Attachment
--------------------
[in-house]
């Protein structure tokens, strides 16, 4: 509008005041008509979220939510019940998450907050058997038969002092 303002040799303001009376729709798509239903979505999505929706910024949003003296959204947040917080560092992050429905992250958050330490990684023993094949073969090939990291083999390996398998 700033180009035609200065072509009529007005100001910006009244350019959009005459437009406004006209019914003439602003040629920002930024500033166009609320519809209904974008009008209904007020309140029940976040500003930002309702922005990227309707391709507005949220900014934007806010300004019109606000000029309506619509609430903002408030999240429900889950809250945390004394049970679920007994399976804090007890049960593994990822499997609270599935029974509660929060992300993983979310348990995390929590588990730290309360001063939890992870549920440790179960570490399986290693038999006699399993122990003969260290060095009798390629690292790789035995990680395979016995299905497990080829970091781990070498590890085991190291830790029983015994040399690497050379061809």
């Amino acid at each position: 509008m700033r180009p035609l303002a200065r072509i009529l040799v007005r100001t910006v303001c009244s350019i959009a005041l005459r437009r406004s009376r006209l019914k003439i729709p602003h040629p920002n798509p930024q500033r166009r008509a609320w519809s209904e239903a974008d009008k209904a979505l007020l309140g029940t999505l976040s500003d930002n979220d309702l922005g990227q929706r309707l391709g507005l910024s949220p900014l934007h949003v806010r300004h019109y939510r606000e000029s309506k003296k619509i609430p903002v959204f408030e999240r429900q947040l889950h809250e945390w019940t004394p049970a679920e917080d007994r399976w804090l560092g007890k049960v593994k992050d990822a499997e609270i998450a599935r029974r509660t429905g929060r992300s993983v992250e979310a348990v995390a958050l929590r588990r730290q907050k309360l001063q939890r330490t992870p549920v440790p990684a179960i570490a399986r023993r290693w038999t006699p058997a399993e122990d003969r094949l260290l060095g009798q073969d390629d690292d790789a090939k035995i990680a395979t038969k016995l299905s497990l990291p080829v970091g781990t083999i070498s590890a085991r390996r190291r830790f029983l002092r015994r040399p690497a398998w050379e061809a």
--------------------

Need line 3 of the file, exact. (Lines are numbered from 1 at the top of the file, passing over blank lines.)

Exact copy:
């Amino acid at each position: 509008m700033r180009p035609l303002a200065r072509i009529l040799v007005r100001t910006v303001c009244s350019i959009a005041l005459r437009r406004s009376r006209l019914k003439i729709p602003h040629p920002n798509p930024q500033r166009r008509a609320w519809s209904e239903a974008d009008k209904a979505l007020l309140g029940t999505l976040s500003d930002n979220d309702l922005g990227q929706r309707l391709g507005l910024s949220p900014l934007h949003v806010r300004h019109y939510r606000e000029s309506k003296k619509i609430p903002v959204f408030e999240r429900q947040l889950h809250e945390w019940t004394p049970a679920e917080d007994r399976w804090l560092g007890k049960v593994k992050d990822a499997e609270i998450a599935r029974r509660t429905g929060r992300s993983v992250e979310a348990v995390a958050l929590r588990r730290q907050k309360l001063q939890r330490t992870p549920v440790p990684a179960i570490a399986r023993r290693w038999t006699p058997a399993e122990d003969r094949l260290l060095g009798q073969d390629d690292d790789a090939k035995i990680a395979t038969k016995l299905s497990l990291p080829v970091g781990t083999i070498s590890a085991r390996r190291r830790f029983l002092r015994r040399p690497a398998w050379e061809a």